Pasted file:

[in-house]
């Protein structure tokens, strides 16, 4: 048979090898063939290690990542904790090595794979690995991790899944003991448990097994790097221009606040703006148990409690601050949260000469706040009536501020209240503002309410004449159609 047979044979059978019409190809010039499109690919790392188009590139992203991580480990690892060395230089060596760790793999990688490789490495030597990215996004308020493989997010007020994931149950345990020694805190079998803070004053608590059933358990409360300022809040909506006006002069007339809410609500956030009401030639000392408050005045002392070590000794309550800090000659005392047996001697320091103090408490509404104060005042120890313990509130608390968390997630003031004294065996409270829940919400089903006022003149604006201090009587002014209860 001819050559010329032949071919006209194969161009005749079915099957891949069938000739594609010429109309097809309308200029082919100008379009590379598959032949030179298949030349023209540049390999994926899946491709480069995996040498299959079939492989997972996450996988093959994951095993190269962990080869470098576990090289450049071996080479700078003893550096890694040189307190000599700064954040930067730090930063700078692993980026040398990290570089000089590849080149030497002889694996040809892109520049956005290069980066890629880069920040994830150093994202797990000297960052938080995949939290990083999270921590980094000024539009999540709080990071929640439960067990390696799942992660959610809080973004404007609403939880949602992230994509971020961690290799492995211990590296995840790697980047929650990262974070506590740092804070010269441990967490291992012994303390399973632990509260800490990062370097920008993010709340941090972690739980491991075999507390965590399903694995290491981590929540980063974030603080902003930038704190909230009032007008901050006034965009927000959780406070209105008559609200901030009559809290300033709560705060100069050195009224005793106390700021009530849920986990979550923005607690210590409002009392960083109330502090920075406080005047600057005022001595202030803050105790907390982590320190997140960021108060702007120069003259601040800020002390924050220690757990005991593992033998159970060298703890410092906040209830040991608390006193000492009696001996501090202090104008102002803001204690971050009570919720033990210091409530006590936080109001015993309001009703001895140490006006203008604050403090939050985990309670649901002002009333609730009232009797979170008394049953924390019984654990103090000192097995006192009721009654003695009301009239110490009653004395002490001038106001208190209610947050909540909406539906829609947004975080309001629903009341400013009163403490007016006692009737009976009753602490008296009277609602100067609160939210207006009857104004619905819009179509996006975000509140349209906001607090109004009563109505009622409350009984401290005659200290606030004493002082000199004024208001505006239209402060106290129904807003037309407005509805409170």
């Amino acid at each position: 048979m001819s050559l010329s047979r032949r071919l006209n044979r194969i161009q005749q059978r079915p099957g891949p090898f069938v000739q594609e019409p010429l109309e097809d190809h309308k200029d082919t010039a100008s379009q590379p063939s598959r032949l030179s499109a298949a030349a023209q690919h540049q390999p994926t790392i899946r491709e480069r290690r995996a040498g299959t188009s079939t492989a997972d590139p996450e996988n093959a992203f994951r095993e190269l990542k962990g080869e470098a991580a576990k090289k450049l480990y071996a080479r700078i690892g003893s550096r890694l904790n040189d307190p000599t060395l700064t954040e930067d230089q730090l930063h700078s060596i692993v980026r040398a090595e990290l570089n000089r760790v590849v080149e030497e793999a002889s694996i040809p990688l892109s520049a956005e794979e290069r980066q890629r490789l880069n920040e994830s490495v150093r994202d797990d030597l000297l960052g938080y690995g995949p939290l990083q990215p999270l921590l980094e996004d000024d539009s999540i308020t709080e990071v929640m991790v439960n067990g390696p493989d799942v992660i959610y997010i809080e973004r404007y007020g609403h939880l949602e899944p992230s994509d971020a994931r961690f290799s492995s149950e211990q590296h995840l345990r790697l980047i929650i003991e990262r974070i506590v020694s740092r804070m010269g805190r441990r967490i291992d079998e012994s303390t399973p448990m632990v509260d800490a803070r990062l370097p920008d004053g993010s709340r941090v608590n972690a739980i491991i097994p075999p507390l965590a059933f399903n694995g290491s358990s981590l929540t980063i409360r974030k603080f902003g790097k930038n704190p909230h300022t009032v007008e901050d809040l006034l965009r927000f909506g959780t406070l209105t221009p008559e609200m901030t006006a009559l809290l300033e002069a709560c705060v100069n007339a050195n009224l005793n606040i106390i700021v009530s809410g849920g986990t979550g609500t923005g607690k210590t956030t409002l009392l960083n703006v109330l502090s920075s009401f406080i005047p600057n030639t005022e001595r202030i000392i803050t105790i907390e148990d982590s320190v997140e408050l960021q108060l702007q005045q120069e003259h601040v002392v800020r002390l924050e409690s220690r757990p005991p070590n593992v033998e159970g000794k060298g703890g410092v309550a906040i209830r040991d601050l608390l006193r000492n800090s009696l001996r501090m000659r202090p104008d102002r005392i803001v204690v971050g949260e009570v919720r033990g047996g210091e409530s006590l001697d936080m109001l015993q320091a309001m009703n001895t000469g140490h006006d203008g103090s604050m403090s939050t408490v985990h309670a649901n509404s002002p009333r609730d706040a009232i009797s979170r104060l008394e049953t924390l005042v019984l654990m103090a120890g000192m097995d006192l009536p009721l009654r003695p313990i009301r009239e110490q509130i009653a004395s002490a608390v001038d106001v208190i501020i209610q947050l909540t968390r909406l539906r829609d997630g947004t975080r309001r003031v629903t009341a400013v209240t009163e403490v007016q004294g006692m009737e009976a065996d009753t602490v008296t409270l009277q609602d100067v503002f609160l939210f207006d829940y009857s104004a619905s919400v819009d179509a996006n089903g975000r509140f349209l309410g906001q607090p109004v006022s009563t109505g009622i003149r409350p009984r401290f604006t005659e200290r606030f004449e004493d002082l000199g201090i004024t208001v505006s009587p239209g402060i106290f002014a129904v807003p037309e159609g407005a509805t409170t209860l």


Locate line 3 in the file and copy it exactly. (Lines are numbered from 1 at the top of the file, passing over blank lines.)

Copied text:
């Amino acid at each position: 048979m001819s050559l010329s047979r032949r071919l006209n044979r194969i161009q005749q059978r079915p099957g891949p090898f069938v000739q594609e019409p010429l109309e097809d190809h309308k200029d082919t010039a100008s379009q590379p063939s598959r032949l030179s499109a298949a030349a023209q690919h540049q390999p994926t790392i899946r491709e480069r290690r995996a040498g299959t188009s079939t492989a997972d590139p996450e996988n093959a992203f994951r095993e190269l990542k962990g080869e470098a991580a576990k090289k450049l480990y071996a080479r700078i690892g003893s550096r890694l904790n040189d307190p000599t060395l700064t954040e930067d230089q730090l930063h700078s060596i692993v980026r040398a090595e990290l570089n000089r760790v590849v080149e030497e793999a002889s694996i040809p990688l892109s520049a956005e794979e290069r980066q890629r490789l880069n920040e994830s490495v150093r994202d797990d030597l000297l960052g938080y690995g995949p939290l990083q990215p999270l921590l980094e996004d000024d539009s999540i308020t709080e990071v929640m991790v439960n067990g390696p493989d799942v992660i959610y997010i809080e973004r404007y007020g609403h939880l949602e899944p992230s994509d971020a994931r961690f290799s492995s149950e211990q590296h995840l345990r790697l980047i929650i003991e990262r974070i506590v020694s740092r804070m010269g805190r441990r967490i291992d079998e012994s303390t399973p448990m632990v509260d800490a803070r990062l370097p920008d004053g993010s709340r941090v608590n972690a739980i491991i097994p075999p507390l965590a059933f399903n694995g290491s358990s981590l929540t980063i409360r974030k603080f902003g790097k930038n704190p909230h300022t009032v007008e901050d809040l006034l965009r927000f909506g959780t406070l209105t221009p008559e609200m901030t006006a009559l809290l300033e002069a709560c705060v100069n007339a050195n009224l005793n606040i106390i700021v009530s809410g849920g986990t979550g609500t923005g607690k210590t956030t409002l009392l960083n703006v109330l502090s920075s009401f406080i005047p600057n030639t005022e001595r202030i000392i803050t105790i907390e148990d982590s320190v997140e408050l960021q108060l702007q005045q120069e003259h601040v002392v800020r002390l924050e409690s220690r757990p005991p070590n593992v033998e159970g000794k060298g703890g410092v309550a906040i209830r040991d601050l608390l006193r000492n800090s009696l001996r501090m000659r202090p104008d102002r005392i803001v204690v971050g949260e009570v919720r033990g047996g210091e409530s006590l001697d936080m109001l015993q320091a309001m009703n001895t000469g140490h006006d203008g103090s604050m403090s939050t408490v985990h309670a649901n509404s002002p009333r609730d706040a009232i009797s979170r104060l008394e049953t924390l005042v019984l654990m103090a120890g000192m097995d006192l009536p009721l009654r003695p313990i009301r009239e110490q509130i009653a004395s002490a608390v001038d106001v208190i501020i209610q947050l909540t968390r909406l539906r829609d997630g947004t975080r309001r003031v629903t009341a400013v209240t009163e403490v007016q004294g006692m009737e009976a065996d009753t602490v008296t409270l009277q609602d100067v503002f609160l939210f207006d829940y009857s104004a619905s919400v819009d179509a996006n089903g975000r509140f349209l309410g906001q607090p109004v006022s009563t109505g009622i003149r409350p009984r401290f604006t005659e200290r606030f004449e004493d002082l000199g201090i004024t208001v505006s009587p239209g402060i106290f002014a129904v807003p037309e159609g407005a509805t409170t209860l």